The people's voice of reason

Reality Check

I find that most people detest election years because of the onslaught of ugly political advertising, never-ending robo calls, or roadside signage that is never fully eradicated. I detest it because while many of us are involved in campaigns to elect replacements in hopes of solving some of the problems created by the last election cycle, we tend to take our eyes off the shenanigans that continue to take place in our halls of government.

I shudder to think of the damage likely being done in Washington, DC while the voters duke it out over their choice of presidential candidates. But whenever our Alabama Legislature is in session, there’s usually plenty of activity closer to home that should also be of concern.

I’m well aware that I incessantly beat the drum for smaller, more limited government at all levels. That desire stems from believing that less government allows more freedom for Americans, but more limited government would also greatly diminish the whack-a-mole frustration experienced by those of us who are weary of the constant monitoring of actions by those we elect that is so crucial to maintaining a free society.

I understand that the substance of politics consists of constant battles between ideology and policy, conservative versus liberal, and Republican versus Democrat. But when those elected have campaigned on the principles of limited government and “no new taxes,” it becomes a bitter pill to swallow to have to stay on endless high alert as citizen activists.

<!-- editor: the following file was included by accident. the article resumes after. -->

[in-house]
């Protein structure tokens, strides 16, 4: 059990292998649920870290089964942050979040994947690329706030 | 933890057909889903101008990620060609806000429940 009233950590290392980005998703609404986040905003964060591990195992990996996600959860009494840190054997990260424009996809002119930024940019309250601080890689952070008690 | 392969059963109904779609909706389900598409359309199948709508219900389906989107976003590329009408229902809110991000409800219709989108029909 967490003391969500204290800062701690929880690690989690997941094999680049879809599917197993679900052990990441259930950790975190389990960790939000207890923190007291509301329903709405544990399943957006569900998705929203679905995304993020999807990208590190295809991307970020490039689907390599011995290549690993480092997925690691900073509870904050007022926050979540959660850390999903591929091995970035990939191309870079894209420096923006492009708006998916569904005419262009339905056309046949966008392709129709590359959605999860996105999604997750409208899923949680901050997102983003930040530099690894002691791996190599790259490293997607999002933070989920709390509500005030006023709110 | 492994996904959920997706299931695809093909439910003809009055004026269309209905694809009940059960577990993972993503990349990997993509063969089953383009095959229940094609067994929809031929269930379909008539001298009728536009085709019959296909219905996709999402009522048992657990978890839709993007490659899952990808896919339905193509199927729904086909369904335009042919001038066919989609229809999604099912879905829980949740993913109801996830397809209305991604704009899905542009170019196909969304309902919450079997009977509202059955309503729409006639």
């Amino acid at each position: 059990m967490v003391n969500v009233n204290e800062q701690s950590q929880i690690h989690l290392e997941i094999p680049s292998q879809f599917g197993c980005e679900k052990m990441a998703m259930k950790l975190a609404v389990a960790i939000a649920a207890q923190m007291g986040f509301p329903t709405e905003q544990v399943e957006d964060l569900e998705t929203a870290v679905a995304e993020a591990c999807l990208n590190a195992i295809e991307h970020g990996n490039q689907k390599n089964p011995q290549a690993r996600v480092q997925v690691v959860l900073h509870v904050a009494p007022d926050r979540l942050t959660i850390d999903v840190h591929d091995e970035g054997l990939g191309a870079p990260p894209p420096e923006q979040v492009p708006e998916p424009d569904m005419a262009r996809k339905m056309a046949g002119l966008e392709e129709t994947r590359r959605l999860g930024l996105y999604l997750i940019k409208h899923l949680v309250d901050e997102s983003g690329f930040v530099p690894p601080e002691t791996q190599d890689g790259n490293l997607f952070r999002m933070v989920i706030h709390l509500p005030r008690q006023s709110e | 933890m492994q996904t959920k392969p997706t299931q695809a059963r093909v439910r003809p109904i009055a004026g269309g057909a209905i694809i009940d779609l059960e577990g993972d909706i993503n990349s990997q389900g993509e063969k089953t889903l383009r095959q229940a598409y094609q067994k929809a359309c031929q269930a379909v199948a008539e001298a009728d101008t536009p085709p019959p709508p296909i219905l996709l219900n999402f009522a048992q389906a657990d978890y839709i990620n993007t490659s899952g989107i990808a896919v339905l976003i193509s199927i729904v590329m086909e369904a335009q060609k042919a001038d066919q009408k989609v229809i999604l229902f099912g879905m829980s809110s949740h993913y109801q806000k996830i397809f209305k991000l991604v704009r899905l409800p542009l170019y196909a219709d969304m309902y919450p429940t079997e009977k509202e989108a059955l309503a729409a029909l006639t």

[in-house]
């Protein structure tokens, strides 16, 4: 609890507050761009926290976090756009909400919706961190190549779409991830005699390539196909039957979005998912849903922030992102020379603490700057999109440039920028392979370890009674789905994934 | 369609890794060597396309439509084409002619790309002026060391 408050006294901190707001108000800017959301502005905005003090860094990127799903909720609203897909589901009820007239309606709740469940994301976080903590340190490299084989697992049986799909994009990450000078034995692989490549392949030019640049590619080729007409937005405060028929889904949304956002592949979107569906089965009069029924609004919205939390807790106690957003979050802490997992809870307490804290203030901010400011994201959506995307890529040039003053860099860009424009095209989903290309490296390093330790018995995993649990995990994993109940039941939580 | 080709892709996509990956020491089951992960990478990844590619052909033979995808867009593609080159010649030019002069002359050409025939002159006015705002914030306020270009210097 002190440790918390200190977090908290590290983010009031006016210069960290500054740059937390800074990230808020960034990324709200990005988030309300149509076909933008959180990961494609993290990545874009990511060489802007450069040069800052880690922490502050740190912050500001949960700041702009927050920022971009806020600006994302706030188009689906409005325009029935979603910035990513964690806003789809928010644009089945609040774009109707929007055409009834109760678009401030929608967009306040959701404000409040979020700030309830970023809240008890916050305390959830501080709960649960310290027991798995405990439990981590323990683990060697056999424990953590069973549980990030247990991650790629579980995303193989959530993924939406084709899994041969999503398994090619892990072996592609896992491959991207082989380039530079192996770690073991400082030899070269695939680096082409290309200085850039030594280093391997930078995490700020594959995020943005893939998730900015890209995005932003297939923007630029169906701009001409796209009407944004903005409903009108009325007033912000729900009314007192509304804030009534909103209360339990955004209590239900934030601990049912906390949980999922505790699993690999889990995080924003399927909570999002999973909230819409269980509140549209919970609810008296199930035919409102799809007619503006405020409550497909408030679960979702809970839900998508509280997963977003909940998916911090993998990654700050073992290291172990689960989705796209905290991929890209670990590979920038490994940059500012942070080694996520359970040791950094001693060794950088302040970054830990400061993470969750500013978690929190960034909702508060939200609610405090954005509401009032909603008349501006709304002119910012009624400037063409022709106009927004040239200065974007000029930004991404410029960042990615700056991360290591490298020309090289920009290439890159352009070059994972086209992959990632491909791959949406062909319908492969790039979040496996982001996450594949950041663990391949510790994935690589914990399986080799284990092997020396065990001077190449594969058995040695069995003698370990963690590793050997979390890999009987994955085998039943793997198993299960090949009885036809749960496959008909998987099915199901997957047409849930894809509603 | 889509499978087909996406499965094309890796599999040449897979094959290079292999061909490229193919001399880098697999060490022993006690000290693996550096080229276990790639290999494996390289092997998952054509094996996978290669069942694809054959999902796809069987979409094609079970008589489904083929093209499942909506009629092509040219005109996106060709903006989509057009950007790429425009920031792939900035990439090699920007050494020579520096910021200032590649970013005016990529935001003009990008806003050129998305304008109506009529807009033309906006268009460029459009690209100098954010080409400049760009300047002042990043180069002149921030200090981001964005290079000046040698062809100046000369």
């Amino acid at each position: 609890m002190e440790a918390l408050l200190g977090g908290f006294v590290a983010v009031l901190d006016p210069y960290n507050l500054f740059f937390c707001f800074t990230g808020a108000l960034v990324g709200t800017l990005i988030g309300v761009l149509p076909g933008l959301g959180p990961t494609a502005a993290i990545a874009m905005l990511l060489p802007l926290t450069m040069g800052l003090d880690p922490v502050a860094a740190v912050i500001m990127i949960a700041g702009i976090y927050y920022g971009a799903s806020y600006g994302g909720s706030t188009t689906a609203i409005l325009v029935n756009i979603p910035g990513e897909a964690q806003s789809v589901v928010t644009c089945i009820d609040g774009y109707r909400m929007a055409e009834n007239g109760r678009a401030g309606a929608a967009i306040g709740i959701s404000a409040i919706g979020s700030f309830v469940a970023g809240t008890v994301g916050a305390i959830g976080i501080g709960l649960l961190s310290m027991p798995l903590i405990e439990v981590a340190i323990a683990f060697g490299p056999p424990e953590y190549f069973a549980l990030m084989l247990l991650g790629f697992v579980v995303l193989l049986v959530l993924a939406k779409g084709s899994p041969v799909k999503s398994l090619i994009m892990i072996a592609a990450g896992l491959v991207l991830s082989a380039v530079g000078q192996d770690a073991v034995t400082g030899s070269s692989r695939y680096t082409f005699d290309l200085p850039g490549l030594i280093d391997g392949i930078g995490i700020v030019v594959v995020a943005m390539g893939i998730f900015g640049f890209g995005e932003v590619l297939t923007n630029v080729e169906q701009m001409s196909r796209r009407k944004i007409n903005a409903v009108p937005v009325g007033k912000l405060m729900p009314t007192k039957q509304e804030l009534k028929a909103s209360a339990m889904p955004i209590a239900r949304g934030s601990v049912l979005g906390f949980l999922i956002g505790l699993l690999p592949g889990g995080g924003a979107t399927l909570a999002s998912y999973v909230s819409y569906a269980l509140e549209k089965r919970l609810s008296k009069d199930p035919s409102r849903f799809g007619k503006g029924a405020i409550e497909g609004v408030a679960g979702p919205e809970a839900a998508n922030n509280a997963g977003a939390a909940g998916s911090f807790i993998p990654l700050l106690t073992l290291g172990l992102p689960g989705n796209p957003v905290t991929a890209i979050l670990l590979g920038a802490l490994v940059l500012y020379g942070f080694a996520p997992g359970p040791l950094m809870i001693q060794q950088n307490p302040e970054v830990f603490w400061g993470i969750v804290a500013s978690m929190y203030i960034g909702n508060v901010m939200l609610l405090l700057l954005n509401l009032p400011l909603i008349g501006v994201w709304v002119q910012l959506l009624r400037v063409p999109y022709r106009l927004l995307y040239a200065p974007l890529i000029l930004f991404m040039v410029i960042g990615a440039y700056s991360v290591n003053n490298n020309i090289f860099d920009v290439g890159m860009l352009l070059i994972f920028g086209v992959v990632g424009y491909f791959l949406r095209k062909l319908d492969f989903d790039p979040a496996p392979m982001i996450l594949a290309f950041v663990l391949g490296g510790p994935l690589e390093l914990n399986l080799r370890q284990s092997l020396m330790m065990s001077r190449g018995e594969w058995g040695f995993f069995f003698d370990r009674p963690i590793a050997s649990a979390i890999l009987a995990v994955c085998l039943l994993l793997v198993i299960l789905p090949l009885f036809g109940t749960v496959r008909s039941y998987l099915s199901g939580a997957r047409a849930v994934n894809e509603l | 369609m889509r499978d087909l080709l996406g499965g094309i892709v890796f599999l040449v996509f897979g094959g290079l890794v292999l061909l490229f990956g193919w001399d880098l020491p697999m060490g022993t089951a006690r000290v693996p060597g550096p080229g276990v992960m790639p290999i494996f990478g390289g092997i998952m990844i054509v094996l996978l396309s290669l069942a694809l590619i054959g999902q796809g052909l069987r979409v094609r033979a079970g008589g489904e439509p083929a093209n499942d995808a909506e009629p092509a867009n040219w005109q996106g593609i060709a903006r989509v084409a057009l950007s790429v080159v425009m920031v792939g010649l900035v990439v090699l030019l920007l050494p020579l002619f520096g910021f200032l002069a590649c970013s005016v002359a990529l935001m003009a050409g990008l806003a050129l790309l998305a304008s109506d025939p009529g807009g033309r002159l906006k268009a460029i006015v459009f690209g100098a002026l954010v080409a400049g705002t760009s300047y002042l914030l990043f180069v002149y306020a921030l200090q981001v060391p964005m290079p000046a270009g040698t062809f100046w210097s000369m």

It’s especially hard when we were promised that it would be different. I fail to see Republican legislative and gubernatorial endorsement of a statewide amendment to bust the state trust fund, serious consideration of the expansion of gambling to solve budget problems, a proposed 6-cent per gallon gasoline tax, a Speaker of the House indicted on 23 counts of alleged use of public office for personal gain, or a Republican governor bringing public disgrace to his office with rumors and speculation regarding his former political advisor fulfilling the campaign promises of a “new day” in Alabama.

Regarding the gasoline tax, HB394, my understanding is the bill would base Alabama’s fuel tax on the average tax of four adjacent states, which in my mind cedes state authority. Further, a companion bill in the Senate, SB180, would create yet another layer of bureaucracy in the form of the Alabama Transportation Safety Fund, and allowing members of special interest groups to play a role in determining how the new revenue will be spent.

For some foolish reason, I wanted to believe that I could take the candidates on “my side” of the aisle at their word, but I made the mistake of thinking a member of a specific political party was the equivalent of conservatism. However, finally accepting that reality is actually quite liberating as I’m becoming a bit better at discerning the difference.

Many will likely take this as a blanket condemnation of all elected in Alabama since 2010 – that is neither my intent nor my belief. Regardless of the intense lobbying influence at our State House, there are still conservatives who are diligently trying to hold to their principles and they need our support. As I’ve wallowed in my disillusionment of late, I’ve failed to adequately thank those men and women who still remember the meaning of public service.

Following the November 2010 elections and the Alabama Republican sweep, I mentioned to a lobbyist friend that I was really looking forward to the next legislative session. I still remember how she looked at me and said with a smile, “Nothing’s changed – only the players.” How unfortunate that far too many of those we elected in that historic change of political governance confirmed her prediction.

All said, the current state of our culture and politics reinforces the quote (attribution disputed) that still rings true through the years: “Eternal vigilance is the price of liberty.”

Marcia Chambliss serves on the leadership team of Smart Girl Politics,, an online community for conservative women. She can be reached at: Her views do not necessarily reflect the opinions of Smart Girl Politics.


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